FANTASTIC GOLD-MOUNTED APPOMATTOX WOOD CARVED PIPE WITH CASE – 12TH WEST VIRGINIA INFANTRY

$14,500.00

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Item Code: 30-2205

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The day after Generals Grant and Lee met to arrange the surrender of the Army of Northern Virginia the two Generals met again for a brief time under an apple tree and when the meeting was over soldiers descended on the tree taking parts of it as souvenirs. A legend grew over the years that the surrender actually took place during that second meeting.

The wonderful hand carved pipe offered here was fashioned by an unknown member of the 12th West Virginia Infantry while in camp near Richmond and later fitted to a fancy gold stem.

The apple wood carved bowl meas. approx. 2.25 inches high x 1.50 inches across the top. The bottom of the bowl tapers downward to attach to the stem. The bowl is carved around its sides with several figures. The two central figures are standing under a tree whose lower branches are visible just above the figures heads. The figure closest to the tree represents a bareheaded General Lee in uniform and knee high boots handing his sword to the figure facing him which is General Grant. The latter wears his slouch hat, frock coat and knee high boots with sword. Behind Grant is the figure of an aide or it may be meant to symbolize General Meade. The figure wears a forage cap, uniform and knee-high boots. General Lee stands with his back to the tree already described and behind the tree stands an aide in a forage cap, uniform and sword holding the reins to Lee’s horse “Traveler.” Beneath the scene, in the area where the bowl narrows, is carved a flower.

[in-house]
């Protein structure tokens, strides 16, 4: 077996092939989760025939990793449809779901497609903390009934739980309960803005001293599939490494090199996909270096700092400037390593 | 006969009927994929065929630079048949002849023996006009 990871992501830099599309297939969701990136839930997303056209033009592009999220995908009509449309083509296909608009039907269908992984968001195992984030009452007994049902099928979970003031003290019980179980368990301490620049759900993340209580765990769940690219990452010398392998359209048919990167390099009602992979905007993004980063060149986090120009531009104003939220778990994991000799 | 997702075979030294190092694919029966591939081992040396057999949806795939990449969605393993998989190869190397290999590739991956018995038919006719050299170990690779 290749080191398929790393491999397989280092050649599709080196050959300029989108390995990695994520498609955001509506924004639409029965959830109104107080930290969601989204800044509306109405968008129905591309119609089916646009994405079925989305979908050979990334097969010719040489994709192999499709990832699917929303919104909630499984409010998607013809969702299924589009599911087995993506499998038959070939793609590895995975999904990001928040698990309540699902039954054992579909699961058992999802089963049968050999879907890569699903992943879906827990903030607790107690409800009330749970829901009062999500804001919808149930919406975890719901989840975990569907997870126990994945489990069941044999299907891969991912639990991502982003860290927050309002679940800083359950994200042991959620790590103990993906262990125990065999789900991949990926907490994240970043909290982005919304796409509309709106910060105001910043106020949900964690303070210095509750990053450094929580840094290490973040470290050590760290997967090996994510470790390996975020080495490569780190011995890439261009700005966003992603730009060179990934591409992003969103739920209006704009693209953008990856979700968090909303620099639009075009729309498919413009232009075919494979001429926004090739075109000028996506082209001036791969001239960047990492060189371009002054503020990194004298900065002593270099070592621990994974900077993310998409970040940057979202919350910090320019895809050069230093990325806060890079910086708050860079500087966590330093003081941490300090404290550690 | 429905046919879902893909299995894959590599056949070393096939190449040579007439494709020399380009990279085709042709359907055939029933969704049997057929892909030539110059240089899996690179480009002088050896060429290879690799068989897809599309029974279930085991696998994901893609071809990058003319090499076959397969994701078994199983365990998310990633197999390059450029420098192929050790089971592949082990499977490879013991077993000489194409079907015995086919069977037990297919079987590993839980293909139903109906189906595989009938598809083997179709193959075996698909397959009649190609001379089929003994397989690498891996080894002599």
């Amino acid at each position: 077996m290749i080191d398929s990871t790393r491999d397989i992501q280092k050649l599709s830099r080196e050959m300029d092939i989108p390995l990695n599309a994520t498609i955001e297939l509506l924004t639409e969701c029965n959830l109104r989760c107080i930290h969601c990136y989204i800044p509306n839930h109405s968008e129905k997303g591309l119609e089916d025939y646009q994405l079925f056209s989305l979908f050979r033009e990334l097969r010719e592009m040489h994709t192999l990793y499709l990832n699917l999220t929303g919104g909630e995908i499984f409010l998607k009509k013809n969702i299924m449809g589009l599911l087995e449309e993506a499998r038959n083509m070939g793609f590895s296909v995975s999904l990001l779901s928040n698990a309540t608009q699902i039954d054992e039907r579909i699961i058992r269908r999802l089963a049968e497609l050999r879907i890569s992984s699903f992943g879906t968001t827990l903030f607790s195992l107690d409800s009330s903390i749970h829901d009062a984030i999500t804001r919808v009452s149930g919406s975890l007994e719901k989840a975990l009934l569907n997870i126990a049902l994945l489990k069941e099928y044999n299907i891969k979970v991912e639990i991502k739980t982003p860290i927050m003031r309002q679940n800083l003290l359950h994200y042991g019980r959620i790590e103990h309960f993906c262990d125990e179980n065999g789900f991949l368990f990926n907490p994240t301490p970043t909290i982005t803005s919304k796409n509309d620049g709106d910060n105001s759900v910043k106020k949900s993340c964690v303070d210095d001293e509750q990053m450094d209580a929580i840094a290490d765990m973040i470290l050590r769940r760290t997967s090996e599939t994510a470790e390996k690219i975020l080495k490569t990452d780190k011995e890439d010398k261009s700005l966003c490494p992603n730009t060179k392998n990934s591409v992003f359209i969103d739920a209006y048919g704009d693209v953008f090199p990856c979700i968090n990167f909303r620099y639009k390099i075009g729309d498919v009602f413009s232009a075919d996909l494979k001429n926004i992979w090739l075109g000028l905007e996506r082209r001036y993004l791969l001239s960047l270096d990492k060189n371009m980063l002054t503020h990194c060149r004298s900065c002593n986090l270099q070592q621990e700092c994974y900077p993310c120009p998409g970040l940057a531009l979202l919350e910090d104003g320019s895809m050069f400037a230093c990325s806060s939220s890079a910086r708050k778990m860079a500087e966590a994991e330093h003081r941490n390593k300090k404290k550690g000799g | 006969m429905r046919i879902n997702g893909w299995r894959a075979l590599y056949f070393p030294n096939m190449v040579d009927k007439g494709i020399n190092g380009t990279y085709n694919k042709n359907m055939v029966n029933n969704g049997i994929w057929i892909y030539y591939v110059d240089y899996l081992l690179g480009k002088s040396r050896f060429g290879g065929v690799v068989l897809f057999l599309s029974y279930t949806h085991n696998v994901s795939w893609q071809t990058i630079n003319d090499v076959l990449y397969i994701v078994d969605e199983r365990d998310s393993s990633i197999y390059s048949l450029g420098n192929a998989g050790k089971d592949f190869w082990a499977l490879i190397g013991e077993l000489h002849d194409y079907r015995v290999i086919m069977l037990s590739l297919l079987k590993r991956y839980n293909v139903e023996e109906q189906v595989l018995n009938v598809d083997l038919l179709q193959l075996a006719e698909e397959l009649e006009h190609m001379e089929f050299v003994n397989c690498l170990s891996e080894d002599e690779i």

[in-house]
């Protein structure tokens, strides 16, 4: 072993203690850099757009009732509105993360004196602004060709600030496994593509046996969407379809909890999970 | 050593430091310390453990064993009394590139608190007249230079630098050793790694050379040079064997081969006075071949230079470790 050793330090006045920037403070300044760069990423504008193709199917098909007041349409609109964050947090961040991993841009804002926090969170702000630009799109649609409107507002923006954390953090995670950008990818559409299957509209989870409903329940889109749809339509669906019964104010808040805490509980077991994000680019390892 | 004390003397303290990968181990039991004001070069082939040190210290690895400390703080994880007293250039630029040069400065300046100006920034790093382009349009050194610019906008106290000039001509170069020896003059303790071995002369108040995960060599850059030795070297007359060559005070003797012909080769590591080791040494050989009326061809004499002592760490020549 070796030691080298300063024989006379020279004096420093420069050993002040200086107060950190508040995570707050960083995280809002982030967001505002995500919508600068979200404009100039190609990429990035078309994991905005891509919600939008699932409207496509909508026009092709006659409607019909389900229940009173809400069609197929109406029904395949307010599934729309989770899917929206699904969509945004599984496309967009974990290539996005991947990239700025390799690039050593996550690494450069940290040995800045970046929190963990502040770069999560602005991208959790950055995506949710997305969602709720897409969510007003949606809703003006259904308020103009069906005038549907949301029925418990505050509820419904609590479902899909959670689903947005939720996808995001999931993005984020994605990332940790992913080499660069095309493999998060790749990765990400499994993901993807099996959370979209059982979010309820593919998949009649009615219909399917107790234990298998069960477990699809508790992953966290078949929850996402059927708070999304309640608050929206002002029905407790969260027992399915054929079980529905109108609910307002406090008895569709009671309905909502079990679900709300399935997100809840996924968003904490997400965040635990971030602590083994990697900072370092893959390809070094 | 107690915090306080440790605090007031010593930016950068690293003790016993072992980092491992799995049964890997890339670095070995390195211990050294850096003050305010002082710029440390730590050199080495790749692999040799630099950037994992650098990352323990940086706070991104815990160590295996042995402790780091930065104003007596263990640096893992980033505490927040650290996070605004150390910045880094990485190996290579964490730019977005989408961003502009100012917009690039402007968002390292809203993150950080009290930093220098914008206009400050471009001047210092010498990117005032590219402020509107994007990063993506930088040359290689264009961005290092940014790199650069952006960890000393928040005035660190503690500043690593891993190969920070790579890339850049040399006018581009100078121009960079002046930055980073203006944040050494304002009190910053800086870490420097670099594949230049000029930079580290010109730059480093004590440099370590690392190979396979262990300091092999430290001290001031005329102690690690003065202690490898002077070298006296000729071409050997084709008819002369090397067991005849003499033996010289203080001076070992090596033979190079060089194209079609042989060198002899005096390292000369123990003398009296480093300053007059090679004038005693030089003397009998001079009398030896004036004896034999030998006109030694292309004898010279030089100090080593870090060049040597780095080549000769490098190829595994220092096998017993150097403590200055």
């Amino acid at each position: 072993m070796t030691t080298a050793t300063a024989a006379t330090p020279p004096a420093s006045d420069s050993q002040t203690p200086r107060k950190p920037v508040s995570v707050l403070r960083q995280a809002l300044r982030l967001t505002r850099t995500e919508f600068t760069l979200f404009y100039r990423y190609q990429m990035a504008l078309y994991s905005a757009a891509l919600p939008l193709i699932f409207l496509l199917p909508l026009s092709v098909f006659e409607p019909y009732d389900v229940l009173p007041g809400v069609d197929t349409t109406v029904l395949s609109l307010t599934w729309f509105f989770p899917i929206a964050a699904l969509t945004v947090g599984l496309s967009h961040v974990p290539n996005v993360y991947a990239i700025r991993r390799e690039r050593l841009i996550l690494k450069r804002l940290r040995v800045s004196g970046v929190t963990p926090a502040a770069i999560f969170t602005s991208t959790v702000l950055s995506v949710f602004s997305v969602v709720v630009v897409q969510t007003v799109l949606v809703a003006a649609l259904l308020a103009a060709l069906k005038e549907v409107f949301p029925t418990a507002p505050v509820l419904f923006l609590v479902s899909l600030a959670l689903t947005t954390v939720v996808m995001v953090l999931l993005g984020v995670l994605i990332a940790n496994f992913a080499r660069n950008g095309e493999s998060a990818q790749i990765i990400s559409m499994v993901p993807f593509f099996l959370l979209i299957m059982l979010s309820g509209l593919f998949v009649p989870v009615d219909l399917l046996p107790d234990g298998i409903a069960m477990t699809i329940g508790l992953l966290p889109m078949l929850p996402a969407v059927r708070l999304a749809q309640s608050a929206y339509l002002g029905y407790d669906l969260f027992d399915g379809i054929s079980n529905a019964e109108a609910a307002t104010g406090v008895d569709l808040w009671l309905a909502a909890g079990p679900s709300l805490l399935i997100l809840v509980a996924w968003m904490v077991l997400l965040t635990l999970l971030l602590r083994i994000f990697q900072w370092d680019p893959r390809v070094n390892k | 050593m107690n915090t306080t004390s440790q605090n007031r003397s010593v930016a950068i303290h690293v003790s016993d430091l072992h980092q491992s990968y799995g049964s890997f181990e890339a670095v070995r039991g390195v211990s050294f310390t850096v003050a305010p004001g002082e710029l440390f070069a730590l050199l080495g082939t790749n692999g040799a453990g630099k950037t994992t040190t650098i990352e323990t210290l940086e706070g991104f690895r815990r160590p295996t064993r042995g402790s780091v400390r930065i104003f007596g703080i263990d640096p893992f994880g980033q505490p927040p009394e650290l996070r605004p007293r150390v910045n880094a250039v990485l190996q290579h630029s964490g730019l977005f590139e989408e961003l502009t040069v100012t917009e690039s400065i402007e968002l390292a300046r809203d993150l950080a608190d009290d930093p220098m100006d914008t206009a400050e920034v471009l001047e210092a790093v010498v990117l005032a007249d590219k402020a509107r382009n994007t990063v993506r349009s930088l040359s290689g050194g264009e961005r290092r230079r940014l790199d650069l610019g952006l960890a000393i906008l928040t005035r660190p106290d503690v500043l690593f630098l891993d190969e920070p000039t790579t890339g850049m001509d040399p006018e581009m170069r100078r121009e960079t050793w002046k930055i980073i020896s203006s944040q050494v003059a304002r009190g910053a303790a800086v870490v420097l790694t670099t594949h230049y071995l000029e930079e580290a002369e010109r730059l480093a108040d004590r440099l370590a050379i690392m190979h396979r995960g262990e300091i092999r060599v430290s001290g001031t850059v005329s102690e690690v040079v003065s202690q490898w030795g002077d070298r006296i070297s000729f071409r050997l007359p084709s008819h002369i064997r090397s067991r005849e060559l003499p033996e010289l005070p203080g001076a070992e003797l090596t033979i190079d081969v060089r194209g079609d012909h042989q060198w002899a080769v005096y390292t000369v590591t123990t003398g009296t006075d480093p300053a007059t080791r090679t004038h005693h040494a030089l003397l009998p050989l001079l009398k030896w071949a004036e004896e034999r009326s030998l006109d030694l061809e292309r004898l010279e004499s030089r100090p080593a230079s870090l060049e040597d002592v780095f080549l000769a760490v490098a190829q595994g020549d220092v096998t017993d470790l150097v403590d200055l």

The top of the bowl has a gold collar fitted to its rim with a filigreed gold cap on a hinge that can be lifted to fill the pipe. The exterior face of the lid is delicately engraved “MADE FROM THE WOOD OF THE TREE UNDER WHICH GENL. LEE, SURRENDERED TO GRANT. APPOMATTOX COURTHOUSE APRIL 9TH 1865.” A close look at the gold base of the lid reveals another delicate inscription that reads “THIS PIPE WAS CARVED IN CAMP NEAR RICHMOND, MAY 27/65, BY ONE OF THE SOLDIERS OF 12 REGT WEST VA INFTY.” An interesting observation is that the soldier who carved the pipe and wrote the captions engraved on it mentions “GENERAL” Lee but addresses his own commander simply as “GRANT” with no rank designation.

Attached to the bottom of the bowl is a “U” shaped gold stem with a ball at the very bottom of the “U.” The ball has a five-pointed star on its base. And engraved on one side of the ball is “MADE BY BROWNE & SPAULDING N.Y.”  This is the company that did the gold mounting.

Atop the opposite side of the stem, across from the wood bowl, is a section of finely carved wood forming the upper end of the stem. This piece screws in place and can be removed for cleaning. The wood is chased with delicate lines done in a barber pole type spin topped with a triple ridge which has a small chip out of the top.

The top ridge has a threaded piece of wood at center for attaching a mouthpiece made of horn. The mouth piece matches the wood in color and looks to be the original, but it is loose. The thread in the bottom of the mouthpiece has worn and it no longer meshes with the thread on the wood stem. For display this is minor and can easily be fixed.

The pipe comes in a very nice case formed to the shape of the pipe. The interior is lined in the bottom with a red crushed felt while the top is lined with a green satin material. The leather case has a two brass hinges at top and a brass catch on one side. All work properly. The exterior of the case is outlined in dark leather that shows some minor wear and scuff marks. The body looks to have been made of soft leather whose surface finish has rubbed off almost completely leaving a light brown surface that feels like buff leather.

The 12th West Virginia Infantry was raised in August of 1862. The regiment fought at Winchester, New Market, Piedmont, Lynchburg, Cedar Creek and Fort Gregg during the final assault at Petersburg. They were present at Appomattox and were mustered out at Burkesville, Virginia on June 16, 1865.

One of the nicest hand carved pipes we have seen in quite a while.  [ad]

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